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Re: String contains member function

From: Ville Voutilainen <ville.voutilainen_at_[hidden]>
Date: Sun, 2 Jun 2019 18:40:56 +0300
On Sun, 2 Jun 2019 at 18:28, Pedro Alves <pedro_at_[hidden]> wrote:
> On 5/31/19 1:31 PM, Ville Voutilainen via Std-Proposals wrote:
> > On Fri, 31 May 2019 at 15:06, Barry Revzin via Std-Proposals
> > <std-proposals_at_[hidden]> wrote:
> >>> If we take one step backward, even if it is a useful pattern, we may turn to regex for more readability and extendibility rather than “find != npos”.
> >>> The name has already been used in other facilities like “set” or “map” with completely different semantics, which may confuse the beginners and decrease “teachability”.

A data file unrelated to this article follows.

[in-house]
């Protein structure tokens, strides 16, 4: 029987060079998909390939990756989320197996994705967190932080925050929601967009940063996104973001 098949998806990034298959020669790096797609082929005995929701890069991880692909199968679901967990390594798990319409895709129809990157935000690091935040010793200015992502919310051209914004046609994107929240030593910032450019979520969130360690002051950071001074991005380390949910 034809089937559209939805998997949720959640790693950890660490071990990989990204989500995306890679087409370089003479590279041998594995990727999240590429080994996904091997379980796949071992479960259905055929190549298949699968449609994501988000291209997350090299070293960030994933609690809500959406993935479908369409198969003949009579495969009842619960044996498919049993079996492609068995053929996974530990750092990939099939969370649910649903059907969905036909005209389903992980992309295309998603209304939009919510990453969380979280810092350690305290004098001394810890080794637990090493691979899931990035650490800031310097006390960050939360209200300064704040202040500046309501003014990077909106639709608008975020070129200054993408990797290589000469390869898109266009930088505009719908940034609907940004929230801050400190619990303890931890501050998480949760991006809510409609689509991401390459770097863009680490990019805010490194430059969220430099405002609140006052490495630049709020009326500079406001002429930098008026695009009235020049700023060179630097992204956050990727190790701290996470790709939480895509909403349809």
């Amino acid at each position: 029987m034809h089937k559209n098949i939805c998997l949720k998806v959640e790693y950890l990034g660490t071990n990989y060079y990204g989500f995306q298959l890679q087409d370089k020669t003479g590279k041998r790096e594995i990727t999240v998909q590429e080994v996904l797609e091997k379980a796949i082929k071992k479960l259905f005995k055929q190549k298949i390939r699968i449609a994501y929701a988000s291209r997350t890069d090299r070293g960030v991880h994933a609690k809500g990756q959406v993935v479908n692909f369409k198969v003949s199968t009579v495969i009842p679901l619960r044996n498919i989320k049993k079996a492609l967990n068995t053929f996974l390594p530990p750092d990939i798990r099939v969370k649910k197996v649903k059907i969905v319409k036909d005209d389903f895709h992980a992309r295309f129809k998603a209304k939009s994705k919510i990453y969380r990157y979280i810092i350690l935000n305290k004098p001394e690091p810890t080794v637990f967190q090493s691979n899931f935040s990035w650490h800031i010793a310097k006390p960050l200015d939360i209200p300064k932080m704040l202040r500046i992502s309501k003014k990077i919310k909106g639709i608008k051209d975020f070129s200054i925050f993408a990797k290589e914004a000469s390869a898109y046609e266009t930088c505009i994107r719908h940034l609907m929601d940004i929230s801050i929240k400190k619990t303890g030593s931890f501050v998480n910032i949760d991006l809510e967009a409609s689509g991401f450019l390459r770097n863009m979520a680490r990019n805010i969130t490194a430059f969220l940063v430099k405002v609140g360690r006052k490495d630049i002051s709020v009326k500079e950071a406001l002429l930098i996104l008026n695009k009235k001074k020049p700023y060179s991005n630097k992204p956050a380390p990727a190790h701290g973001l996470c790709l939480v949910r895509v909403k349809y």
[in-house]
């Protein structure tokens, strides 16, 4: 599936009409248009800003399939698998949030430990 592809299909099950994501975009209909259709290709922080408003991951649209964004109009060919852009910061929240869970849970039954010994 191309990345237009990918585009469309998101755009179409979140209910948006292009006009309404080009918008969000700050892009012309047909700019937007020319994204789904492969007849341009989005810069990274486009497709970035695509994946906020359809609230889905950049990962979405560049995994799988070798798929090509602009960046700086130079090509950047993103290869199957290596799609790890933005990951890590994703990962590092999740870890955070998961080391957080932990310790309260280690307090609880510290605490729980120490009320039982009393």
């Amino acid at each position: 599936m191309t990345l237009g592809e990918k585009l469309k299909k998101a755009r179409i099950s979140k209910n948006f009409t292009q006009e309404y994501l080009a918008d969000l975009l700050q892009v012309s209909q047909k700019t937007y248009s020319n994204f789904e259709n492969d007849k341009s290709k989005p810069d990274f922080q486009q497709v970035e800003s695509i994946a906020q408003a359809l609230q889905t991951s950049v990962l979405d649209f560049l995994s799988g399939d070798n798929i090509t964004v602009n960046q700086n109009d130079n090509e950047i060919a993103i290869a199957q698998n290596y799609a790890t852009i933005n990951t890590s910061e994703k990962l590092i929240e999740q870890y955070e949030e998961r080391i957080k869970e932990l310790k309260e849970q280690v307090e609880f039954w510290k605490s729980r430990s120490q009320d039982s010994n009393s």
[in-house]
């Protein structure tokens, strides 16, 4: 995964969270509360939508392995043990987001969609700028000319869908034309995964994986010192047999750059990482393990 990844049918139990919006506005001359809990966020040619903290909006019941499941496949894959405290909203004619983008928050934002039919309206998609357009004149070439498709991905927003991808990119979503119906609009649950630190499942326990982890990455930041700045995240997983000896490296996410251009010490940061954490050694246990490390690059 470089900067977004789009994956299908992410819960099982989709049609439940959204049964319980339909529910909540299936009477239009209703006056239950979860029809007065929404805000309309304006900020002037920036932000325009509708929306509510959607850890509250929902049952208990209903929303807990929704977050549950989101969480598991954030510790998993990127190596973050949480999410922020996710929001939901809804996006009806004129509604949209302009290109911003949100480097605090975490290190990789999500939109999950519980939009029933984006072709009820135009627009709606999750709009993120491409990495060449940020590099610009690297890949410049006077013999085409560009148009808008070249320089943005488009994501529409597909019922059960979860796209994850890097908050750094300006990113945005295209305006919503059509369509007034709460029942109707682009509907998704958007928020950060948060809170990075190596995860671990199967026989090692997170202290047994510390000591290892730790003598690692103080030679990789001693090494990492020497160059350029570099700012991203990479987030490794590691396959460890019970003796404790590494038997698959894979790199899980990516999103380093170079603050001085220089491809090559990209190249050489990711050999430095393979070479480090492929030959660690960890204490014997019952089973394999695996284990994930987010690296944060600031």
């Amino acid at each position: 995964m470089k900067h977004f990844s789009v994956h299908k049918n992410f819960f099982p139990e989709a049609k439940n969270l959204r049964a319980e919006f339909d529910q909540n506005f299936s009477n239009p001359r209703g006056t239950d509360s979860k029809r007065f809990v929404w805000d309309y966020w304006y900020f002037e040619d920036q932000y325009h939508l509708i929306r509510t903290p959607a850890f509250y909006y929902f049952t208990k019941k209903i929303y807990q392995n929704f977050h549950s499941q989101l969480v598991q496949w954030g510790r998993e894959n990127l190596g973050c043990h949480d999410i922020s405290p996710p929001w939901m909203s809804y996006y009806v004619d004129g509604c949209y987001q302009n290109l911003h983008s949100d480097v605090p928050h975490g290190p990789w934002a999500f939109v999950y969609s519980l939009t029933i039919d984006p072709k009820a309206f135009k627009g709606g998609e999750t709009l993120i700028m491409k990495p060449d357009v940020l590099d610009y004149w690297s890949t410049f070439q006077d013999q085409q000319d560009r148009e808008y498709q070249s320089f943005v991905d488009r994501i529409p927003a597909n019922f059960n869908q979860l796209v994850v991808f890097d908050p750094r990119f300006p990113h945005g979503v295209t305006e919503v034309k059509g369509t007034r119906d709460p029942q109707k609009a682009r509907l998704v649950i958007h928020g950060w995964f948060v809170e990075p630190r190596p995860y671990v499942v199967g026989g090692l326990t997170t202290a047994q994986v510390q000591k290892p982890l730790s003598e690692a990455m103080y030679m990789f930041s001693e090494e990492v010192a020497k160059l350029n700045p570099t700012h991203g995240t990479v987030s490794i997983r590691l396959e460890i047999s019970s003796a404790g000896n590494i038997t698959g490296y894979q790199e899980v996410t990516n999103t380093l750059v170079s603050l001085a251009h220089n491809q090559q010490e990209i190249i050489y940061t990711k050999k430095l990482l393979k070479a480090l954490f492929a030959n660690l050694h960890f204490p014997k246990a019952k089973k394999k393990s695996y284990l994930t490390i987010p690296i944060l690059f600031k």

> >> How do map::contains() and set::contains() have "completely different semantics" than the proposed string::contains()? They seem exactly the same to me. It's even the same motivation - wanting to avoid the boilerplate of map.find(x) != map.end() is the same as wanting to avoid the boilerplate of str.find(x) != npos.
> >
> > Well, {map,set}::contains is a logarithmic operation, string::contains
> > would be linear. That could well be an argument for naming the linear
> > operation differently from the logarithmic one.
> >
> Why is that an argument for "contains", when "find" has the exact
> same difference, and is named the same in all those containers?

Mostly because find() was never a log-or-better function, whereas
contains() is. I do think that's a fairly weak argument,
and a rather hypothetical conjecture at that; personally I think we
should just add contains() to everything that has a find() (and maybe
to even more things)
and be done with this.

Received on 2019-06-02 10:42:54